When the Los Angeles Dodgers signed two-time Cy Young winner Clayton Kershaw to a seven-year, $215 million contract extension on Wednesday, agents for all of the game's top players took notice. Kershaw's average annual salary of $30.7 million is the highest of any contract ever given to a major league baseball player.
The previous high was given to Roger Clemens by the Yankees, although on only a one-year deal, for $28 million. The highest over a multi-year contract was given to Alex Rodriguez, again by the Yankees in his current ten-year, $275 million contract.
Among those taking notice of Kershaw's contract are Scott Boras, who is the agent for Tigers' Cy Young winner Max Scherzer. Like Kershaw, Scherzer has one year of arbitration eligibility left, where he is projected to earn about $13.6 million in his final season before he can declare free agency. Kershaw will receive a $4 million salary and a signing bonus worth $18 million for 2014.
We knew that the price of extending Scherzer was going to be high. The Kershaw contract didn't do anything to improve the Tigers' chances of signing him to an extension. Boras is known for driving his clients to the free agent market where he can play multiple teams against each other to obtain the highest possible salary. Kershaw's salary will be $30 million to $33 million per year for the final six years of his contract. And if that's not good enough, Kershaw also has the right to opt out of the contract after five seasons, which is likely if he is as healthy and effective as he has been to this point.
By comparison, the Tigers' other recent Cy Young winner, Justin Verlander, has a current contract that pays him $180 million over seven years, including $140 million in new money, through the 2020 season. That is now the fourth-highest average annual value ever paid to any player, and the second-highest multi-year average for a pitcher, at $25.7 million.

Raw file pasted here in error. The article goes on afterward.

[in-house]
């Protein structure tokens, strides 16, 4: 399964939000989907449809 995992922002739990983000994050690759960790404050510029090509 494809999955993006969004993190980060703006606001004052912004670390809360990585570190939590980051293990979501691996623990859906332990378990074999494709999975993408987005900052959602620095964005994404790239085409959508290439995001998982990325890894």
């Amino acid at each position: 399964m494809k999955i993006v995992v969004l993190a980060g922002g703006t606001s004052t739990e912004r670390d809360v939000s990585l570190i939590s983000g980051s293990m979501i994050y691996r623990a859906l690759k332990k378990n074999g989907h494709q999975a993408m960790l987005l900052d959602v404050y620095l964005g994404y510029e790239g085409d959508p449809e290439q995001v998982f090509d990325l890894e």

One might think that Scherzer would not get a bigger contract than Verlander. After all, JV has had more successful seasons atop the league, winning the Cy Young and the MVP in 2011, and finishing one vote shy of a second Cy Young award in 2012. But Scherzer expects to have one thing going for him that Verlander didn't: free agency, and that means multiple bidders. There won't be a team in the game that wouldn't like to have Scherzer in their rotation.
Would the Tigers be willing to pay $215 million? They paid $214 million for Prince Fielder for nine years, and look how that turned out! Fielder's contract now ranks seventh all-time just behind Kershaw, who is sixth in total dollars. The influx of new television deals, including a major-league deal that will pay each club an extra $25 million for the 2014 season, is sure to push salaries higher across the board.
Chances are that Scherzer won't get the kind of money that the Dodgers gave Kershaw. For one thing, the Dodgers are starting to pull away in the spending race, with the highest payroll in the game, and they figure to be all set in the pitching department for several years to come.
There are also some differences between Scherzer and others at the top of the pay scale. Max will be 30 in April 2014. Kershaw will be 32 when his current seven-year contract is up. Max will need to win another Cy Young award or an MVP to match the accomplishments of Verlander or Kershaw.
Dave Cameron at Fangraphs.com makes a good case for Kershaw's new deal, comparing him to some of baseball's greatest pitchers at a similar age. Steve Goldman of SB Nation calls Kershaw's contract "the safest of $215 million bets".
James Shields is said to be looking for a contract similar to what the Dodgers paid Zack Greinke. The former Royals Cy Young winner signed a six-year, $147 million contract. The Royals gave up a lot, including Wil Myers, the game's top prospect, to get two seasons of Shields.
Twelve pitchers have gotten contracts worth over $ 20 million per season, but only Kershaw, Verlander, and Felix Hernandez have topped the $ 25 million mark. Eight pitchers earn at least $ 23 million per season on their present deals. One thing you can count on is that Boras is going to try to get Scherzer a long-term deal in the $24 million-plus range, and he'll play the game until he gets it.
Also of interest to the Tigers is the impact that Kershaw's contract might have on their efforts to sign Miguel Cabrera to an extension. Miggy's current $153 million contract expires after the 2015 season, and he was already expected to get in the $30 million range. That bar has just been raised with Kershaw's deal.
I would still expect the Tigers to sign Cabrera to a mega-deal that will make him the highest paid player in the game. How many years they have to pay him is more likely to be the sticking point. But for Scherzer, Tiger fans might have to settle for one more good season and a supplemental first-round draft pick when he leaves as a free agent.